Do we really need President Trump's voter fraud commission? | The Tylt
Though he's never supplied any evidence, President Trump claims he lost the popular vote due to voter fraud. Actual documented instances of voter fraud are vanishingly small, and critics say false claims of voter fraud are just a way to suppress voting rights and disenfranchise people of color. But the president and vice president insist fraud is an issue, and Trump's latest executive order establishes a commission to investigate the integrity of our elections. Is this commission necessary? 🗳️
Do we really need President Trump's voter fraud commission?
The Washington Post found just four incidences of voter fraud—or 0.000002 percent of the ballots cast—in the entire 2016 presidential election. In cases in North Carolina and Texas, federal courts have ruled that laws enacted to prevent voter fraud were actually designed to disadvantage voters of color.
There is simply no evidence that fraudulent ballots played any significant role in the 2016 presidential election whatsoever.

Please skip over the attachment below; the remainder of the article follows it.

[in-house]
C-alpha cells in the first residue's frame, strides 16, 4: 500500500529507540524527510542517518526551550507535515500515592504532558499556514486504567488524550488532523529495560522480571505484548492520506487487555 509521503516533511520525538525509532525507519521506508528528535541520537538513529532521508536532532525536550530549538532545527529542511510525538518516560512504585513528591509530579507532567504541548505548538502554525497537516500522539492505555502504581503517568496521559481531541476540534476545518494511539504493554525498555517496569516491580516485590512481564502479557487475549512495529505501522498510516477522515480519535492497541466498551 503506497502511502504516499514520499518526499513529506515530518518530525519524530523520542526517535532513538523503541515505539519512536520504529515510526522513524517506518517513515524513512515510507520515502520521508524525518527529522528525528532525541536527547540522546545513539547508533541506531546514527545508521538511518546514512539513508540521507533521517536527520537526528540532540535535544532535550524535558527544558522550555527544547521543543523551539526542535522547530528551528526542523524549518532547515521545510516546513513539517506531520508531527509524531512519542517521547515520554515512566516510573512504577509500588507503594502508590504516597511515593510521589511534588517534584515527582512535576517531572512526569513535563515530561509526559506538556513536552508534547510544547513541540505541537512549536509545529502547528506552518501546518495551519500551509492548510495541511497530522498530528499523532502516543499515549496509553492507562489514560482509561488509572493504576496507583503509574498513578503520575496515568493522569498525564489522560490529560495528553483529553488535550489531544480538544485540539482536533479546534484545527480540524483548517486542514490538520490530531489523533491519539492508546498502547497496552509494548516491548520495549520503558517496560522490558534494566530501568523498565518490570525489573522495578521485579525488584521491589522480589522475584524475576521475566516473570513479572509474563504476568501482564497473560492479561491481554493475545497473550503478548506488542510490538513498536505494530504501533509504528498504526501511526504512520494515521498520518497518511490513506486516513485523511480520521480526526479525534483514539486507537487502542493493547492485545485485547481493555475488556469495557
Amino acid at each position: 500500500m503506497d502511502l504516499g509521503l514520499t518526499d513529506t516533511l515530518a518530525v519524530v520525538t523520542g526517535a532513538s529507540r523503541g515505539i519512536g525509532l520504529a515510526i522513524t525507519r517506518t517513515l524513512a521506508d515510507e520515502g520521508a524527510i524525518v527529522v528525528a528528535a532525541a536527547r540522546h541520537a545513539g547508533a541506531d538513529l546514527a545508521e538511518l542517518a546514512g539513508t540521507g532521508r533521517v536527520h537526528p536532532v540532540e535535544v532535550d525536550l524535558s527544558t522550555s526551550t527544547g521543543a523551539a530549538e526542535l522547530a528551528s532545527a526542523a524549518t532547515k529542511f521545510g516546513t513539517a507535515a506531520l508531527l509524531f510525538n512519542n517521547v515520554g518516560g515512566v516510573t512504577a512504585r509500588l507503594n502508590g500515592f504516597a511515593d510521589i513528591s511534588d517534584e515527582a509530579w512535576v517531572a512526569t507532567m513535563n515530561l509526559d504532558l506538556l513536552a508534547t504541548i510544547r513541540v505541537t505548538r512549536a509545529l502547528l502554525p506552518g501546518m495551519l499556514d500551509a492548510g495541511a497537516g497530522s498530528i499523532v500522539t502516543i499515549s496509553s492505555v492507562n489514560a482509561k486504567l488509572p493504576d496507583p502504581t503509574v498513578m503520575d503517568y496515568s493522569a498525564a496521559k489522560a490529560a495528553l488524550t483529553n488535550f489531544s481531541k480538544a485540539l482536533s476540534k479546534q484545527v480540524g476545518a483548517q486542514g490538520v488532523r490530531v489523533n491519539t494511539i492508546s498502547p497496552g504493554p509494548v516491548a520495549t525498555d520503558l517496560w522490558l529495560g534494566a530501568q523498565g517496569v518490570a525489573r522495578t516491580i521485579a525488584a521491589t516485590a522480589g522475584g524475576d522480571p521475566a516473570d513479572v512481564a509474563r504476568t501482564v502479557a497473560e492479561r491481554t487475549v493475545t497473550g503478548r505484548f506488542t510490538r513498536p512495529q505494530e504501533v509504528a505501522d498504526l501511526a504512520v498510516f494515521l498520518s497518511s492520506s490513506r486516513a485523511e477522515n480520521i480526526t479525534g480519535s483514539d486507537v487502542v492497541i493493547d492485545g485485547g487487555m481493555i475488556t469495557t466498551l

But conservatives are applauding the president's executive order. Titled “Presidential Commission on Election Integrity,” it aims to establish a bipartisan commission, chaired by Vice President Mike Pence, to review alleged voter fraud and suppression. Kansas Secretary of State Kris Kobach, who has investigated voter fraud in Kansas, will serve as vice chair.
"This action by President Trump fulfills another promise made to the American people,” Pence said in a statement. "We can't take for granted the integrity of the vote."
Voting rights advocates say the appointment of Kris Kobach to the committee proves its real intent.
Far from a neutral figure, Kobach is a fierce advocate for harsh, restrictive voting laws. By itself, his presence is a sign that this commission is a sham, and that the drive for “confidence” is actually a push to raise the barriers to voting and participation.
Kobach is currently being sued by Kansas residents for suppressing their right to vote.
The New York Daily News called Trump's accusations of voter fraud "phony."
But many people continue to argue that voter ID requirements do not threaten voting rights, they ensure the integrity of our elections.
Abt time we are looking at voter fraud. Why is it so hard to have voter ID in this Country? Dems will have trouble cheating. Online not good— @carolinaqueens (@cbab1232001) May 12, 2017
But New York Attorney General Eric Schneiderman says voter suppression is the real problem, not voting fraud.